Verification of Unusual Sight Record
For Utah

Rec. # 2006-23

Common name:

Clay-colored Sparrow

Scientific name: Spizella pallida
Date: 04/09/06
Time: 6:00 pm ?
Length of time observed: 30 mintues
Number: 1
Age: n/a
Sex: n/a
Location: In Cottonwood Wash just north of the town of Bluff. One can reach the area by Traveling north from Highway 191 in Bluff on 4th West. The road curves to the right slightly after a block and a half. Turn right here and follow the road north till you come to the gate and fence. Park her but do not block the gate. You can go under or over the gate, or squeeze through the right side. From here walk north on the road about 1/4 mile till you come to the trees on your left. There is a pond here. The bird was seen near the big boulder 75 feet south of the pond on the slope. It moved to the west side of the pond, and foraged its way through most of the area.
County: San Juan
Latilong: 37*17’52.74” N 109*34’02.61” W
Elevation: 4300 feet
Distance to bird: 15 – 50 feet
Optical equipment: 10x42 Nikon Premier Binoculars
Weather: Clear Blue Skies
Light Conditions: Early evening light, still light, but no direct sunlight.
Description:        Size of bird:  5-6” in length
(Description:)       Basic Shape: Sparrow Shaped
(Description:)  Overall Pattern: Drab gray and buffy. Also black and white and various other shades of gray.
(Description:)            Bill Type: conical
Field Marks and
Identifying Characteristics:
See Attached Images. The bird was a fairly typical Clay-colored not quite out of its winter plumage yet. It showed an obvious dark crown with a light median stripe. The auriculars were bordered with an all dark line that continued to the eye. The bird lacked this dark spot in front of the eye, diagnostic for this species. The head stripes were light gray and matched the light gray nape. There bird also showed a distinct mustache.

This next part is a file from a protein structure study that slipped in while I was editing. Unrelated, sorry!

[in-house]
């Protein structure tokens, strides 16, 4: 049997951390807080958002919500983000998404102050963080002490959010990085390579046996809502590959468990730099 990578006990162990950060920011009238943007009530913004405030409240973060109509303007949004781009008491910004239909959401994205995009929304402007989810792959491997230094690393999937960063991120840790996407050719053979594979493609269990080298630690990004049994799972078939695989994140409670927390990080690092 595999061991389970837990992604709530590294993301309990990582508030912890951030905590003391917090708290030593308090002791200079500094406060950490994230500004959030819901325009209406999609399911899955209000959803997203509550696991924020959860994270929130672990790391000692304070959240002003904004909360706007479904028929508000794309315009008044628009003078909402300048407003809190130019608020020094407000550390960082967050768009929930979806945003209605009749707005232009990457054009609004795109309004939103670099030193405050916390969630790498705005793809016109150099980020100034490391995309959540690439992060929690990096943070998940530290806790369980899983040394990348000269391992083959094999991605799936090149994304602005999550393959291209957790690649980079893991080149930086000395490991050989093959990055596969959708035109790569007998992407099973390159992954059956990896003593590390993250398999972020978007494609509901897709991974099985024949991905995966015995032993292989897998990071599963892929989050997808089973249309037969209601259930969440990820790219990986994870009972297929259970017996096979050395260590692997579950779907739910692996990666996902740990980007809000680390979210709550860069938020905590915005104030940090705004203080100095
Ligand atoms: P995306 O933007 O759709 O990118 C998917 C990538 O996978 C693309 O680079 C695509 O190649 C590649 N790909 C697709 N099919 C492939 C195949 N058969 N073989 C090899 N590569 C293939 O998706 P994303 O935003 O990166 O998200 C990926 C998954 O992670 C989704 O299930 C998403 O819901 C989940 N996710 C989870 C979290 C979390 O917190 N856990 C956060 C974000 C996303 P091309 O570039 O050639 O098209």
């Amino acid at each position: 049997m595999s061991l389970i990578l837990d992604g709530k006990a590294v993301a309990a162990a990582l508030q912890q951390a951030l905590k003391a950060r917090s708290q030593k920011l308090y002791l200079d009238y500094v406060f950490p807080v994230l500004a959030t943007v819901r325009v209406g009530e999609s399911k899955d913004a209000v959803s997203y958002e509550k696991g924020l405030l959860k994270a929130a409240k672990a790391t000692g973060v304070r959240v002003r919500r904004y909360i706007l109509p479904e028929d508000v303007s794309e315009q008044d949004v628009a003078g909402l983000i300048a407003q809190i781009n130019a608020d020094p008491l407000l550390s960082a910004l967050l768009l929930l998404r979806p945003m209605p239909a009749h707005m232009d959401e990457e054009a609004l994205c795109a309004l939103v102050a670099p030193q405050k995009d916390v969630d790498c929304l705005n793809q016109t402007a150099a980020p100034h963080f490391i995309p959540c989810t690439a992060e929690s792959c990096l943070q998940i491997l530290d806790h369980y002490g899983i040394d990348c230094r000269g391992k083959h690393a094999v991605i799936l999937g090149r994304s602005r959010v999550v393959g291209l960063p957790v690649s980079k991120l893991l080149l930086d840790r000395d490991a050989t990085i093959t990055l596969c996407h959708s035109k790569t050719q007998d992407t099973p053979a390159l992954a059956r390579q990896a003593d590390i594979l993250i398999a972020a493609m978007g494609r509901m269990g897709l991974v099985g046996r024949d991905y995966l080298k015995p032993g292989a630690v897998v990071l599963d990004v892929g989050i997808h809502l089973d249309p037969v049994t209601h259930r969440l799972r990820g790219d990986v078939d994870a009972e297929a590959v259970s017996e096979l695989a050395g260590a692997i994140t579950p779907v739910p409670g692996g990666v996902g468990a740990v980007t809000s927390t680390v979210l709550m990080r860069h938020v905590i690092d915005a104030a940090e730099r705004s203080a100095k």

The wings were dark, with light brown edges on the primaries. There were 2 light wing bars, both buff in coloration. The back was streaked brown/buff and black. The body was buffy overall in coloration with a little gray as well
Song or call & method of delivery: none heard
Behavior: actively feeding on the ground and low lying brush
Habitat: Desert Wash, some low sage, and other brush sparsely covering the base of a red rock hill side. There was also a pond within 50 feet of the bird the entire time.
Similar species and how
were they eliminated:
Brewer’s Sparrow: This bird is very drab and doesn’t show the kind of distinct marking the CCSP shows. Generally this species is almost “colorless” and unmistakable for how plain it is.

Chipping Sparrow: A juvenile bird could match but would lack the buffy coloration of the bird we watched

Other Sparrow’s: No other sparrow’s exhibit all the field marks described on the bird we viewed.
Previous experience with
this & similar species:
Have seen all on numerous occasions. Dealt with 100’s of both Brewer’s and Chipping of all ages on a daily basis while conducting point counts in Southwestern Wyoming in 2003, 2004 and 2005. Have seen CCSP on several occasions in the Midwest and once in Wyoming.
References consulted: Sibley’s (both the original and 2nd edition because the CCSP plate has distorted color in the 1st edition). Lu also had a guide to Sparrow’s we looked at briefly afterwards.
Description from: Notes made shortly after the sighting.
Observer: Tim Avery
Observer's address: 1754 Garfield Avenue, Salt Lake City, Utah 84108
Observer's e-mail address:
Other observers who independently identified this bird: Lu Giddings
Date prepared: 06/05/06
Additional material: 2 images posted at my website:
Additional comments: I originally filled out a report form within a week of the sighting, but it was never received by Milt due to system problems. Milt asked me to resubmit the sighting so I am.